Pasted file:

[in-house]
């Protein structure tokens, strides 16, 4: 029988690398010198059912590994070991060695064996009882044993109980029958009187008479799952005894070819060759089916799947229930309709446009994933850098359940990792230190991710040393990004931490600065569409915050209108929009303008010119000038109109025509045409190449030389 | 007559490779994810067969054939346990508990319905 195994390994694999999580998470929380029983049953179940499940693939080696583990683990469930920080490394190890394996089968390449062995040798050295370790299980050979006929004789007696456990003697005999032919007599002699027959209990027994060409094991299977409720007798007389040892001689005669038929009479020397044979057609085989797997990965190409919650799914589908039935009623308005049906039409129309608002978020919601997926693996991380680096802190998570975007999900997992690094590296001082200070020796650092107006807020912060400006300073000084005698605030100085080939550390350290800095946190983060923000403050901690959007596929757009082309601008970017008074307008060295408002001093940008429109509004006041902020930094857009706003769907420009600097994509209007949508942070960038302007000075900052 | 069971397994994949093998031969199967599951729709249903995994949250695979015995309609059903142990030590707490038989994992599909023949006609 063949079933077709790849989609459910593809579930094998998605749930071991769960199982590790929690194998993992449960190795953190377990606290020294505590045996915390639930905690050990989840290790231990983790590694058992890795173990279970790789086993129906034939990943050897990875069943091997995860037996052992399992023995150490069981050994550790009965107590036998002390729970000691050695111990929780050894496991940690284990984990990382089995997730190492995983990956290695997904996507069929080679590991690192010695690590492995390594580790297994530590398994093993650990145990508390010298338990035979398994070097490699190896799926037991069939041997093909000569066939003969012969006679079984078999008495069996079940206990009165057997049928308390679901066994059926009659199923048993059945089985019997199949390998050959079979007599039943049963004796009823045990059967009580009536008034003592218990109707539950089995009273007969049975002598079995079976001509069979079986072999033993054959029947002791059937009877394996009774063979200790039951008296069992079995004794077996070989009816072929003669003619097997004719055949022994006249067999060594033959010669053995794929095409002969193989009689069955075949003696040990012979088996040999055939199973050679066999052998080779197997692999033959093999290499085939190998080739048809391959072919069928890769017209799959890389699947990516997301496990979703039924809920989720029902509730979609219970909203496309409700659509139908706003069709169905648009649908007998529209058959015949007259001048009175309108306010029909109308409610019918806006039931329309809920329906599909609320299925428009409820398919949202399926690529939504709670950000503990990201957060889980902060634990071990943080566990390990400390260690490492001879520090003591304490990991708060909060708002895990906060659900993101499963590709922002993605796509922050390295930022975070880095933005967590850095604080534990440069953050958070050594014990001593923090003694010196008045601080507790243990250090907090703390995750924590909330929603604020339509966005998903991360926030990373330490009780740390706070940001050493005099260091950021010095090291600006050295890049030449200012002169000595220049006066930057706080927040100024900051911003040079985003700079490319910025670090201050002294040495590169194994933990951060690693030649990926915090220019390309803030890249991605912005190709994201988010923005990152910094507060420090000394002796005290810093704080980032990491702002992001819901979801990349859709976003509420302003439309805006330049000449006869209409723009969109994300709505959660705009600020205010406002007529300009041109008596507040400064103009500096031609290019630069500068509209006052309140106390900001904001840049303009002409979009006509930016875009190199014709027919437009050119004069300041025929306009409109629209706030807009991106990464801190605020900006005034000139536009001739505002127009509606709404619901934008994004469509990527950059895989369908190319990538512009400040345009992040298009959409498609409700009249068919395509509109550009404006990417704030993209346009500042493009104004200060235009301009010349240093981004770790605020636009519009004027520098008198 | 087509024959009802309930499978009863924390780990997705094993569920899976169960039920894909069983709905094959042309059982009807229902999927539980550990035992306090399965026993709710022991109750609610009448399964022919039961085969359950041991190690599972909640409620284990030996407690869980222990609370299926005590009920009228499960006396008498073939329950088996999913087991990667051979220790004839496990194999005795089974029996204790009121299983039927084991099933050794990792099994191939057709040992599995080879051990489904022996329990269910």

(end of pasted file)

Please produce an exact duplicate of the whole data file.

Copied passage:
[in-house]
């Protein structure tokens, strides 16, 4: 029988690398010198059912590994070991060695064996009882044993109980029958009187008479799952005894070819060759089916799947229930309709446009994933850098359940990792230190991710040393990004931490600065569409915050209108929009303008010119000038109109025509045409190449030389 | 007559490779994810067969054939346990508990319905 195994390994694999999580998470929380029983049953179940499940693939080696583990683990469930920080490394190890394996089968390449062995040798050295370790299980050979006929004789007696456990003697005999032919007599002699027959209990027994060409094991299977409720007798007389040892001689005669038929009479020397044979057609085989797997990965190409919650799914589908039935009623308005049906039409129309608002978020919601997926693996991380680096802190998570975007999900997992690094590296001082200070020796650092107006807020912060400006300073000084005698605030100085080939550390350290800095946190983060923000403050901690959007596929757009082309601008970017008074307008060295408002001093940008429109509004006041902020930094857009706003769907420009600097994509209007949508942070960038302007000075900052 | 069971397994994949093998031969199967599951729709249903995994949250695979015995309609059903142990030590707490038989994992599909023949006609 063949079933077709790849989609459910593809579930094998998605749930071991769960199982590790929690194998993992449960190795953190377990606290020294505590045996915390639930905690050990989840290790231990983790590694058992890795173990279970790789086993129906034939990943050897990875069943091997995860037996052992399992023995150490069981050994550790009965107590036998002390729970000691050695111990929780050894496991940690284990984990990382089995997730190492995983990956290695997904996507069929080679590991690192010695690590492995390594580790297994530590398994093993650990145990508390010298338990035979398994070097490699190896799926037991069939041997093909000569066939003969012969006679079984078999008495069996079940206990009165057997049928308390679901066994059926009659199923048993059945089985019997199949390998050959079979007599039943049963004796009823045990059967009580009536008034003592218990109707539950089995009273007969049975002598079995079976001509069979079986072999033993054959029947002791059937009877394996009774063979200790039951008296069992079995004794077996070989009816072929003669003619097997004719055949022994006249067999060594033959010669053995794929095409002969193989009689069955075949003696040990012979088996040999055939199973050679066999052998080779197997692999033959093999290499085939190998080739048809391959072919069928890769017209799959890389699947990516997301496990979703039924809920989720029902509730979609219970909203496309409700659509139908706003069709169905648009649908007998529209058959015949007259001048009175309108306010029909109308409610019918806006039931329309809920329906599909609320299925428009409820398919949202399926690529939504709670950000503990990201957060889980902060634990071990943080566990390990400390260690490492001879520090003591304490990991708060909060708002895990906060659900993101499963590709922002993605796509922050390295930022975070880095933005967590850095604080534990440069953050958070050594014990001593923090003694010196008045601080507790243990250090907090703390995750924590909330929603604020339509966005998903991360926030990373330490009780740390706070940001050493005099260091950021010095090291600006050295890049030449200012002169000595220049006066930057706080927040100024900051911003040079985003700079490319910025670090201050002294040495590169194994933990951060690693030649990926915090220019390309803030890249991605912005190709994201988010923005990152910094507060420090000394002796005290810093704080980032990491702002992001819901979801990349859709976003509420302003439309805006330049000449006869209409723009969109994300709505959660705009600020205010406002007529300009041109008596507040400064103009500096031609290019630069500068509209006052309140106390900001904001840049303009002409979009006509930016875009190199014709027919437009050119004069300041025929306009409109629209706030807009991106990464801190605020900006005034000139536009001739505002127009509606709404619901934008994004469509990527950059895989369908190319990538512009400040345009992040298009959409498609409700009249068919395509509109550009404006990417704030993209346009500042493009104004200060235009301009010349240093981004770790605020636009519009004027520098008198 | 087509024959009802309930499978009863924390780990997705094993569920899976169960039920894909069983709905094959042309059982009807229902999927539980550990035992306090399965026993709710022991109750609610009448399964022919039961085969359950041991190690599972909640409620284990030996407690869980222990609370299926005590009920009228499960006396008498073939329950088996999913087991990667051979220790004839496990194999005795089974029996204790009121299983039927084991099933050794990792099994191939057709040992599995080879051990489904022996329990269910």